Winter mind from desert choreographer Emanuel Gat

So I debated whether to link to my latest review for The Financial Times–on the Emanuel Gat company, at the Lincoln Center Festival–because I may have bungled it (not for lack of trying, believe me). But perhaps you could click on the link and NOT read the review (dance never gets enough clicks)–and maybe, once explained, the bungles will make an instructive story–you know, for all of you hoping to make your fortunes as dance writers.

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The glorious Assaf (in white T-shirt) and Gat. Photo by Sara D. Davis courtesy of ADF/2009

The piece was hard to write because I had a big idea and couldn’t decide how much of it to get into in a 400-word review. A review is not exegesis–not what we did in college–except insofar as the dance’s “about” reveals the experience of watching it. And yet so often it does. In fact, I’m not sure how you can decide what a work of art is worth if you don’t have in mind what it’s doing and meaning. In this case, though, it was only by a series of analogies that I understood what it (the first dance on the program, at least: Winter Variations) stirred in me. Gat presents something invisible–two people thinking together–in visible form in order to mirror the difficulty and magic of that mental communion. I’m not sure I gestured toward that chain of equivalencies, which made the dance feel deep and far away, without getting entangled in it.

Next time…

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  1. Kate Dobbs Ariail says

    I write about dance in Durham, NC, and reviewed the new Gat piece when it premiered recently at the American Dance Festival. Here is the link to Classical Voice of North Carolina.
    It sounds as if I would have written differently had I sat through the “Silent Ballet.”
    [Apollinaire responds] Kate, thanks for the link. I’ll check it out.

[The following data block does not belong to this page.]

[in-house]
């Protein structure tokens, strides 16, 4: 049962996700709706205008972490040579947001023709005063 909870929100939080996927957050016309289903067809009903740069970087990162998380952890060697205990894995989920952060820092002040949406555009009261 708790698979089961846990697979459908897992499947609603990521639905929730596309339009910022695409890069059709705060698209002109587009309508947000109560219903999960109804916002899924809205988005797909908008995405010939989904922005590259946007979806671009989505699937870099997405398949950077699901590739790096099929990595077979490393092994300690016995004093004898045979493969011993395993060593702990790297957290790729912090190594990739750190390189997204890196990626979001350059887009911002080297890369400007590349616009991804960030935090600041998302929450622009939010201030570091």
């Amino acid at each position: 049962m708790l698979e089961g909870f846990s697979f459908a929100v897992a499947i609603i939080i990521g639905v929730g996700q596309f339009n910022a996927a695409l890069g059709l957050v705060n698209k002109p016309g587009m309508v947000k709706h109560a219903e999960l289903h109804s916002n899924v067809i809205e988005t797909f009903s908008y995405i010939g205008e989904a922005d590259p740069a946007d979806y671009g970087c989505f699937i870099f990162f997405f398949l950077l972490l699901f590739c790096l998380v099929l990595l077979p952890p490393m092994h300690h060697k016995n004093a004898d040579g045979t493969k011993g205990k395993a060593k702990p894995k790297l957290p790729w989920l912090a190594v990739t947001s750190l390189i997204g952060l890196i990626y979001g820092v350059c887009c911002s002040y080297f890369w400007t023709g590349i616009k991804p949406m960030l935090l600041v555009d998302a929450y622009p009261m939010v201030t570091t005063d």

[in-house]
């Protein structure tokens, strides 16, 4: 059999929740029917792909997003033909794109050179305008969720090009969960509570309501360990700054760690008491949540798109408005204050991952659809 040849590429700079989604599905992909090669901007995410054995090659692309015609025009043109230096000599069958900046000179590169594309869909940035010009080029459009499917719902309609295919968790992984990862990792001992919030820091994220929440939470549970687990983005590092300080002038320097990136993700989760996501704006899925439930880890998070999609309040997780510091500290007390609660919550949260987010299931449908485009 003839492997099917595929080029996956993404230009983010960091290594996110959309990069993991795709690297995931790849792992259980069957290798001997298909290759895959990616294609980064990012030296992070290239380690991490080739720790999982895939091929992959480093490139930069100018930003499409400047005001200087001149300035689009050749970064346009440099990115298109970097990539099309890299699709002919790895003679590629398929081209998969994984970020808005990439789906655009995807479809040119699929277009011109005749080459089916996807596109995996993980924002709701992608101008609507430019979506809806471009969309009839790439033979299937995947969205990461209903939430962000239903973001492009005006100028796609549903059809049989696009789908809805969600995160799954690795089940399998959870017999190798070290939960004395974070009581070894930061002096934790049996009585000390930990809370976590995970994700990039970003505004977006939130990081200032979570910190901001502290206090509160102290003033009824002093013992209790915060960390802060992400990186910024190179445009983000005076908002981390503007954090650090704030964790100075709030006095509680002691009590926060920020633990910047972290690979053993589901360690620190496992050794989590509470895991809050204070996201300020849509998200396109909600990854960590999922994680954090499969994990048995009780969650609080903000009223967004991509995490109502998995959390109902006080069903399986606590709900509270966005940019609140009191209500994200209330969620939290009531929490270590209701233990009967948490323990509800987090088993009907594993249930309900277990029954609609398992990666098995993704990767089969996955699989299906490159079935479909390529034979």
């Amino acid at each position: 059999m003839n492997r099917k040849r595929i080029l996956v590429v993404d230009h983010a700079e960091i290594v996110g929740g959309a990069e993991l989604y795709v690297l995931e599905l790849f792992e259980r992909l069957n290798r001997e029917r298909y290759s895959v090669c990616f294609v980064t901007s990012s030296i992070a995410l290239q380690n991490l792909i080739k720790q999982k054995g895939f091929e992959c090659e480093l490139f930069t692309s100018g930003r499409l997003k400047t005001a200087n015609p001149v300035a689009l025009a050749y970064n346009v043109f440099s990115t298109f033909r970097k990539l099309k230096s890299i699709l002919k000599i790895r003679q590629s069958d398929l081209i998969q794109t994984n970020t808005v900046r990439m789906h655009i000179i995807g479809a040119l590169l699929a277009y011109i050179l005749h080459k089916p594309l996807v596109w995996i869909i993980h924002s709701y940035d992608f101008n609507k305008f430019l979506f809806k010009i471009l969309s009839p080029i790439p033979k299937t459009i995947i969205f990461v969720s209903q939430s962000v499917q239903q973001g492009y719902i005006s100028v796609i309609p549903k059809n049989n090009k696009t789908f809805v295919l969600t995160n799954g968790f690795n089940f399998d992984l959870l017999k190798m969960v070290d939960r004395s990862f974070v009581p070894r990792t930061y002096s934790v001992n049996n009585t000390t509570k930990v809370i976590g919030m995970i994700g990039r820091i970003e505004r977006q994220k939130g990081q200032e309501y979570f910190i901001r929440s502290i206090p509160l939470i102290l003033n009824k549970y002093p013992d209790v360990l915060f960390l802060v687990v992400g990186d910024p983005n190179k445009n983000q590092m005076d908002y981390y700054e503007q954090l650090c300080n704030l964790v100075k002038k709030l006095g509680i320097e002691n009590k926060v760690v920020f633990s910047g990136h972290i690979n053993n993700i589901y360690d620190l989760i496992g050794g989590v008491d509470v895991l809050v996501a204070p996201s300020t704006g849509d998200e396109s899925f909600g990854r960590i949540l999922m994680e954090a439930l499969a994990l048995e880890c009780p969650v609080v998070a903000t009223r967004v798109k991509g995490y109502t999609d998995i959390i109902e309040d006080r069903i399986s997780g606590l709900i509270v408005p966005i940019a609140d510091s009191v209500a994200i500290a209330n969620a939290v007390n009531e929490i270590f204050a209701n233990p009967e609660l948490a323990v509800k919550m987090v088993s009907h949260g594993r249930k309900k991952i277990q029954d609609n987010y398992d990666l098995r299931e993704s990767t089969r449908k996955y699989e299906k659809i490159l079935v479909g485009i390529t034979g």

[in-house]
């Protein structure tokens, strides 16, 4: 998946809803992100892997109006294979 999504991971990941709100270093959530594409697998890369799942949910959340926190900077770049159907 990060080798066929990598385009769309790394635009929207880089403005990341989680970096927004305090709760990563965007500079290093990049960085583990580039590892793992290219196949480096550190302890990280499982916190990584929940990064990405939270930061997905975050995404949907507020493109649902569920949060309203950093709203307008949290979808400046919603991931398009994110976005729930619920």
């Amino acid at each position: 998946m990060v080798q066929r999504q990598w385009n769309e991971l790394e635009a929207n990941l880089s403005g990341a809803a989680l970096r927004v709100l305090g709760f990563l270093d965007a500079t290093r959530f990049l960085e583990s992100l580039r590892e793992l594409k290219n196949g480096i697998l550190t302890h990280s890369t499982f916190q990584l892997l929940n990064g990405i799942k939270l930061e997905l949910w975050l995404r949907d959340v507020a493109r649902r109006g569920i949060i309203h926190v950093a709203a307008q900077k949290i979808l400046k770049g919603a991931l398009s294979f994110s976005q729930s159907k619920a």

2. says

    Nice and thoughtful piece, Apollinaire. It can be tricky to define the feeling we have about a particular choreographer, especially when we have to quote physicality and atmosphere rather than text. I saw Gat’s work for the first time last September, on his British debut (with the same works you discuss here). Although it seemed a little lost on a wide stage, I felt all those deft and feathery gestures invited some kind of narrative explanation. The pieces were full of questions (not just the irritated ones you found yourself plagued by) – but until I see his work again, I’m not sure I’d know which questions were the useful ones.
    [Apollinaire responds]
    David, wonderful comment–and thank you. Yes, Gat seems to me, too, to operate by way of question and experiment; the success of the piece depends, though, on him getting us engaged enough in the questions that we can sort through them and know “which questions were the useful ones,” as you so aptly put it.
    I liked the vast stage for so small an ensemble, particularly in “Winter Variations,” where he so pointedly used only half of it for the first 20 minutes. I felt the idea of there being all this unused space, off to the side where it’s so easy to forget about–reinforced, circuitously the space between the men, the unseen space as much as the seen.
    But why is it narrative explanation–as opposed to emotional or psychological–that the “deft and feathery gestures” (how beautifully put!) made you think of? Write again!

  3. says

    Say, I saw Gat in Durham with the Fabulous Kate (above). I think you captured something important when you say: “His head seems to be watching his body move. Assaf’s head, by contrast, follows the spine; if his body were a mind, it would be absorbed in thought.” I’m not sure what it means but it TOTALLY felt that to me!
    We got a chance to find out about that airplane drone you mention. I found it fascinating. It’s Beatle’s “A Day in the Life,” but it’s hard to tell, since Gat has manipulated that song’s famous passage, the one where all the orchestra instruments play through their full range, simultaneously, crescendo-ing as they go. He has stretched this 20-second passage to fill 20-minutes.
    Seems like you’re doing just fine…but perhaps you might be interested in the NEA Arts Journalism Institute for Dance. It’s 3 weeks of dance and reviewing and discussion at ADF in Durham. We (the writers) were all different levels and I think we all learned. We had great models and wonderful feedback on our writing from guests and colleagues.
    Looking forward to reading more dance reviews – keep it up –
    [Apollinaire responds]: About the 20 minute drone–yes, of course it’s the opening of the Beatles’ song: it’s a very droll way to begin the dance to extend that jet-hitting-the-sound-barrier of the song so the dance is its prologue almost. I loved that, but with 4oo words, I had to pick what to get into.
    And thanks for the career advice: I’m sure a post like this seems to beg for it. I was really only trying to present what I thought was an interesting problem (with, yes, some requisite moaning, beating of chest, and tearing of hair). ~Apollinaire

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